Lawyer expects pardon for Sudan teacher

The chief defence lawyer of the British teacher convicted by a Sudanese court for insulting Islam expected her to be pardoned with the visit of a delegation of British Muslims today.

The chief defence lawyer of the British teacher convicted by a Sudanese court for insulting Islam expected her to be pardoned with the visit of a delegation of British Muslims today.

Labour peer Lord Ahmed and Baroness Warsi, a Conservative, arrived in Sudan today, on what the British Foreign Office called a private visit, to meet Sudanese officials and seek the release of Gillian Gibbons.

"I would not be surprised if the president of the republic will tell delegation we have dropped this charge," defence lawyer Kamal al-Gizouli said, explaining that only the president has the power to lift Gibbons' 15 day sentence.

Gibbons, whose prison sentence runs until December 9, was moved from the Omdurman women's prison on Friday after thousands of Sudanese, many armed with clubs and swords and beating drums, burned pictures of her and demanded her execution.

Sudan's Islamic government, which has long whipped up anti-Western, Muslim hard-line sentiment at home, was balancing between fuelling outrage over the case of Gillian Gibbons and containing it.

The government does not want to seriously damage ties with Britain, but the show of anger on Friday underlines its stance that Sudanese oppose Western interference, lawyers and political foes said. The uproar comes as the UN is accusing Sudan of dragging its feet on the deployment of peacekeepers in the war-torn Darfur region.

Gibbons, 54, who was sentenced to 15 days in jail, spoke Friday with her son John and daughter Jessica in Britain by telephone.

"One of the things my mum said today was that I don't want any resentment towards Muslims," John said. "She's holding up quite well."

Despite the fervour of the protest, the rest of Khartoum was quiet. The rally was far smaller than February 2006 protests held with government backing after European newspapers ran caricatures of the Prophet Muhammad, suggesting popular anger over Gibbons did not run as deep.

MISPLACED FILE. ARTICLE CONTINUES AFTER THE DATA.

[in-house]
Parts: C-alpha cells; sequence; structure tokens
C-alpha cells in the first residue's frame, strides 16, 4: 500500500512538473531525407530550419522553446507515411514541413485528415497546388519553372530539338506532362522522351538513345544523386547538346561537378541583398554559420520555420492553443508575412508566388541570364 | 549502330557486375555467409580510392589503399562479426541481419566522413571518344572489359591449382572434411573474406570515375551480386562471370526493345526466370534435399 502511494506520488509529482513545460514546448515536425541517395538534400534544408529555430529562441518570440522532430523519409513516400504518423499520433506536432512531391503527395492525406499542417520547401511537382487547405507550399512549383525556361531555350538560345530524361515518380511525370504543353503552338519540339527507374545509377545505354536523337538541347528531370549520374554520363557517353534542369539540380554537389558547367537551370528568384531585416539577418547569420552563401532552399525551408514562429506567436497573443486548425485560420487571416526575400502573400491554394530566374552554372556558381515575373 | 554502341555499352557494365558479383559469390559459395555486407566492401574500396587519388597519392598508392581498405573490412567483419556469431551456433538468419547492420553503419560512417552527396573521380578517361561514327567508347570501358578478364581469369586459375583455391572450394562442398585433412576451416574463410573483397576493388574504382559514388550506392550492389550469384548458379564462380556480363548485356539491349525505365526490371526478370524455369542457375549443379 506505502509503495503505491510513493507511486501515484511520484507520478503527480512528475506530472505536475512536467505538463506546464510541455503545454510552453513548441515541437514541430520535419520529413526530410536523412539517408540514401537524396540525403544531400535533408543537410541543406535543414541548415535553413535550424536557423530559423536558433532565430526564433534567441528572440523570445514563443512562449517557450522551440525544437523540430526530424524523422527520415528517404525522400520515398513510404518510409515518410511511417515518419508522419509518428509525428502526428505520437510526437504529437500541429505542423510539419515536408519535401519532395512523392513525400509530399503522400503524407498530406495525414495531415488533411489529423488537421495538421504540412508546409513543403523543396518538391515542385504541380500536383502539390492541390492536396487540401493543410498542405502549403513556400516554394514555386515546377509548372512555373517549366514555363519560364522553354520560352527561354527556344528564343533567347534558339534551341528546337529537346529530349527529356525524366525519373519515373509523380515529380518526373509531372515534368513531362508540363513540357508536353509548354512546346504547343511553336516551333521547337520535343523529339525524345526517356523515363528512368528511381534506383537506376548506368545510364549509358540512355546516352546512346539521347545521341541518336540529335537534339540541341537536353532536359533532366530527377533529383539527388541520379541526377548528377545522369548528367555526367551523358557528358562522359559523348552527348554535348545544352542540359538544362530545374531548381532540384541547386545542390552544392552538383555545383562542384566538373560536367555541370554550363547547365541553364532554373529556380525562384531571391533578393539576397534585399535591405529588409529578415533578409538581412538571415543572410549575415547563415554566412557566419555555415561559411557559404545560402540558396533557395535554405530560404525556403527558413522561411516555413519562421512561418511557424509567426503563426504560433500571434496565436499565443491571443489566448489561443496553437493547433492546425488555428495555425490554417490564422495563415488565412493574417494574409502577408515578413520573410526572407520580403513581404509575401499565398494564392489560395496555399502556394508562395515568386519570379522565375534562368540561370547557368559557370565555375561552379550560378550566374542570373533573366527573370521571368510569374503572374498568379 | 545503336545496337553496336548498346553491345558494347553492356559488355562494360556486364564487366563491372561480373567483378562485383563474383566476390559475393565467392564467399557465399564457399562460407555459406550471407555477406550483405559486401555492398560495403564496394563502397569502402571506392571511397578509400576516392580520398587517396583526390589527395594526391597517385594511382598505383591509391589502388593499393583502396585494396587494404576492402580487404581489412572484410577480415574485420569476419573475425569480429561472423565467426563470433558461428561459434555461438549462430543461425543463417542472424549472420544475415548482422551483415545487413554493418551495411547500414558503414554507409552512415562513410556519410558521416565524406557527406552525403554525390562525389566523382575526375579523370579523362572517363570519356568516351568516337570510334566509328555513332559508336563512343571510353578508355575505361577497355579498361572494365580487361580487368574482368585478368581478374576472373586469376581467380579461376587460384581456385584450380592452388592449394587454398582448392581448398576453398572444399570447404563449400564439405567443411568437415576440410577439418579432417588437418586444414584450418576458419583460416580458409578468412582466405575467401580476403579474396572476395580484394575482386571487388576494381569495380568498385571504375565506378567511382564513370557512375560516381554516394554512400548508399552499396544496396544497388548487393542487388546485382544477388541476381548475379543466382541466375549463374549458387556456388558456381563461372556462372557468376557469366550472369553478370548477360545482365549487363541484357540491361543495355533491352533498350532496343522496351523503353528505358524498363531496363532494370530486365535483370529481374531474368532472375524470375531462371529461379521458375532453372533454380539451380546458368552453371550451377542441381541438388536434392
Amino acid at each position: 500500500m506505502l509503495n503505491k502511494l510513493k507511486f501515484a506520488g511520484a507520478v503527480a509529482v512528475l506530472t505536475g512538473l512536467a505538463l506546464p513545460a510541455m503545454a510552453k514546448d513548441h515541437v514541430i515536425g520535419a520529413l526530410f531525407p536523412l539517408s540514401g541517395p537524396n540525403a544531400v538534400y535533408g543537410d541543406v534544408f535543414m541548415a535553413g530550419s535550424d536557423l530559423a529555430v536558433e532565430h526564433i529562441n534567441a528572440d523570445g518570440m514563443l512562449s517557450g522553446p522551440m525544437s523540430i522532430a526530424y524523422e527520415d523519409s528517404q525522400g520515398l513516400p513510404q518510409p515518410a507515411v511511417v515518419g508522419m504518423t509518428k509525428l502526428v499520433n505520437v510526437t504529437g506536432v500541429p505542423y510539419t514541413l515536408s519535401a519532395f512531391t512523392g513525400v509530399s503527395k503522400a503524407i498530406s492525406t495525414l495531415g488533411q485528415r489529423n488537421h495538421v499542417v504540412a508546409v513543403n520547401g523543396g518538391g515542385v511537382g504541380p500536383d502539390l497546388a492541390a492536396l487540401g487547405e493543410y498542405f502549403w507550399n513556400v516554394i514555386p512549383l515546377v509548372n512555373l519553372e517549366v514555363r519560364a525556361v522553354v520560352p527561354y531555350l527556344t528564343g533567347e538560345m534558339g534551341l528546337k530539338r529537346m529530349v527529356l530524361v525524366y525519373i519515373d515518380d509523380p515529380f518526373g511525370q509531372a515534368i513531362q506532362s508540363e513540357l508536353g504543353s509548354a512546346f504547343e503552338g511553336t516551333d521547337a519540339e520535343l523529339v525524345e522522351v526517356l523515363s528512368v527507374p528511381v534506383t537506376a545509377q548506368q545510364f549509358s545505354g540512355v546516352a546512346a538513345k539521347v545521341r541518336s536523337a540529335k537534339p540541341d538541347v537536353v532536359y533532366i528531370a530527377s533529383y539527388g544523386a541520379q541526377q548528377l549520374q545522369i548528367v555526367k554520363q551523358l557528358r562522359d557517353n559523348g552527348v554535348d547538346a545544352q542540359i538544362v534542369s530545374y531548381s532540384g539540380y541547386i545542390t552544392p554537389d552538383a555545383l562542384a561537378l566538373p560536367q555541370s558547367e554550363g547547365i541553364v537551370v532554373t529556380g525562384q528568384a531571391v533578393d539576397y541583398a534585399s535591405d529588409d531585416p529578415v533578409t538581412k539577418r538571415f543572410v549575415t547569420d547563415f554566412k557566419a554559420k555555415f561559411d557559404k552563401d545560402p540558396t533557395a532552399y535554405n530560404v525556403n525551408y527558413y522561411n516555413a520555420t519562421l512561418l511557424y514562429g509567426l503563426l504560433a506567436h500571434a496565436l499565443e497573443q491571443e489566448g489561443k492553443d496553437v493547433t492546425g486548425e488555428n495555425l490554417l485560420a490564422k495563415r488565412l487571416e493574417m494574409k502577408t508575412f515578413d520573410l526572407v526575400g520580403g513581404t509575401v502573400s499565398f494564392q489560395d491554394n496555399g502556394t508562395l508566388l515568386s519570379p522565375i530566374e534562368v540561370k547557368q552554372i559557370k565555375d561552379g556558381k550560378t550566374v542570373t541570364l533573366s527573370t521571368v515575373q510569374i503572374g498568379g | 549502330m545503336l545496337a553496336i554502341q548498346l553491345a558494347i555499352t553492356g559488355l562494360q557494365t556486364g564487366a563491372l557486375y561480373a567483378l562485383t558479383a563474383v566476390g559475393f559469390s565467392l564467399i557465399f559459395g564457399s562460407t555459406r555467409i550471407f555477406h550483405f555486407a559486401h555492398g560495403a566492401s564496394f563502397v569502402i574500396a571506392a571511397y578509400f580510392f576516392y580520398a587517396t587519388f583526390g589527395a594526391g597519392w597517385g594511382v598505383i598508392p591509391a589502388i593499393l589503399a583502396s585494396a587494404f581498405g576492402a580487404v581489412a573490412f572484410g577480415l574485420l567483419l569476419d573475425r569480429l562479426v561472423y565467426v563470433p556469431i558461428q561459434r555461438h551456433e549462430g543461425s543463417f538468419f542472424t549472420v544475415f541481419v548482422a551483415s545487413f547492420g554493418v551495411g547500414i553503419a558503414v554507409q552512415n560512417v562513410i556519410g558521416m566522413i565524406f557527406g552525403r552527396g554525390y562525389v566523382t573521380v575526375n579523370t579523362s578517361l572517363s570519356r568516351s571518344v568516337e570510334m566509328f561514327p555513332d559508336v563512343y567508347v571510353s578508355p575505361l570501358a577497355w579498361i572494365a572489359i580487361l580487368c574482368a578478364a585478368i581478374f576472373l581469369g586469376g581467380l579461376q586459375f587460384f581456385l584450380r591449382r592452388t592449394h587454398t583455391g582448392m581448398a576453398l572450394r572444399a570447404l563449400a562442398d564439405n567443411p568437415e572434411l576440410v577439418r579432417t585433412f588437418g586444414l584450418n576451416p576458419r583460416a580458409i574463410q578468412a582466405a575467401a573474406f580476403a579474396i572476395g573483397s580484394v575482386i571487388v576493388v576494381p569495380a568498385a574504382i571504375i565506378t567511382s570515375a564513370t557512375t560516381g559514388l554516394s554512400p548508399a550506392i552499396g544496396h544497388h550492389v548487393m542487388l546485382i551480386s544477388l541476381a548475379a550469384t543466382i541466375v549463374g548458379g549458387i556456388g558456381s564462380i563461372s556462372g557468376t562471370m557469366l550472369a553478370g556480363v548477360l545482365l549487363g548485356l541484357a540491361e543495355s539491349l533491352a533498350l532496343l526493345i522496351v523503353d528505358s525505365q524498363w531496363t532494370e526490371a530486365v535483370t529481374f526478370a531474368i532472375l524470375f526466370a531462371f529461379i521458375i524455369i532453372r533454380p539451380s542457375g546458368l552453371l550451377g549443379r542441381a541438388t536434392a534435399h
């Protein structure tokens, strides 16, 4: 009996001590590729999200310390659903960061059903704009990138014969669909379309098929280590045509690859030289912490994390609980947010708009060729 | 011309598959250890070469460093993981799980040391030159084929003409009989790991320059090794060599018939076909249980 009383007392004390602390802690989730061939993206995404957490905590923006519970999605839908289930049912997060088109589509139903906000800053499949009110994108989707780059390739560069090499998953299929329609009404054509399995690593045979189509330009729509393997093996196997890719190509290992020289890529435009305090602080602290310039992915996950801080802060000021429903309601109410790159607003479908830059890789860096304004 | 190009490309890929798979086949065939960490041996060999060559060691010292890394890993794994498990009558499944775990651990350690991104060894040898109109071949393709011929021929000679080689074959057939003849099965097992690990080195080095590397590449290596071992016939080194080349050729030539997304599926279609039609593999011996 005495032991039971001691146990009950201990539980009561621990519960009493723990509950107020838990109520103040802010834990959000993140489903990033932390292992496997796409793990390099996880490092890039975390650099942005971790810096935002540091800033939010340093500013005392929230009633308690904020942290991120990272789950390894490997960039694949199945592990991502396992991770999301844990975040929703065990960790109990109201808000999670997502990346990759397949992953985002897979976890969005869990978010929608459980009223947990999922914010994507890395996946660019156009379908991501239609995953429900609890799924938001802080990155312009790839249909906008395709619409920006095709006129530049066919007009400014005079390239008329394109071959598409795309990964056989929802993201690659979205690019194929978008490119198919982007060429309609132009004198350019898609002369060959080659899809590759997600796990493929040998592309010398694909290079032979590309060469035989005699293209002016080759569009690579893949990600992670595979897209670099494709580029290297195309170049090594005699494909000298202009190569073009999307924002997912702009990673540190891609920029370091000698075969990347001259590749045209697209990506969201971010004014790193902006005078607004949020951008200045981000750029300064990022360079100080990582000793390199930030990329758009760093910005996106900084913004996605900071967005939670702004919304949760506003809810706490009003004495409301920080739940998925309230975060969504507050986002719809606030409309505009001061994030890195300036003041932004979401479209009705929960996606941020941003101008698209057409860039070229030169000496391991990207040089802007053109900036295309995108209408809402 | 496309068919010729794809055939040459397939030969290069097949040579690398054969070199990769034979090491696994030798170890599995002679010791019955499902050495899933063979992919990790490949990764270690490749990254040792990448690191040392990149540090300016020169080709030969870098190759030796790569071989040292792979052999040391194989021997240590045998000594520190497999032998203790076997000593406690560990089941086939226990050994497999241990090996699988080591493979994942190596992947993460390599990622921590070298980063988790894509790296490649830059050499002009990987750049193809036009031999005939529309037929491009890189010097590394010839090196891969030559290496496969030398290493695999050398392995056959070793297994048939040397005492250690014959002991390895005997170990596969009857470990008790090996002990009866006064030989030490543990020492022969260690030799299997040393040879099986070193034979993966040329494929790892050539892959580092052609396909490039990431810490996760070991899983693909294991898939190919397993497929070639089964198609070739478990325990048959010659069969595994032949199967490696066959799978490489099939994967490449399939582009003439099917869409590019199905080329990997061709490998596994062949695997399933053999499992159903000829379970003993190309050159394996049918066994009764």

In their mosque sermons Friday, several Muslim clerics harshly denounced Gibbons, saying she had intentionally insulted the prophet, but they did not call for protests and said the punishment ordered by the court was sufficient.

Still, after prayers, several thousand people converged on Khartoum's Martyrs Square, near the presidential palace, and began calling for Gibbons' execution. Many seemed to be from Sufi groups, religious sects that emphasise reverence for the prophet.

Several hundred protesters marched to Unity High School, where Gibbons worked, and chanted outside briefly before heading toward the nearby British Embassy. They were stopped by security forces two blocks from the embassy. The protest dispersed after an hour.

There was no overt sign that the government organised the protest, but such a public rally could not have taken place without at least official assent.

Gibbons was sentenced Thursday to 15 days in jail and deportation for insulting Islam with the naming of the teddy bear, which was part of a class project for her seven-year-old students at the private school.

She escaped harsher punishment that could have included up to 40 lashes, six months in prison and a fine. Her time in jail since her arrest Sunday counts toward the sentence.

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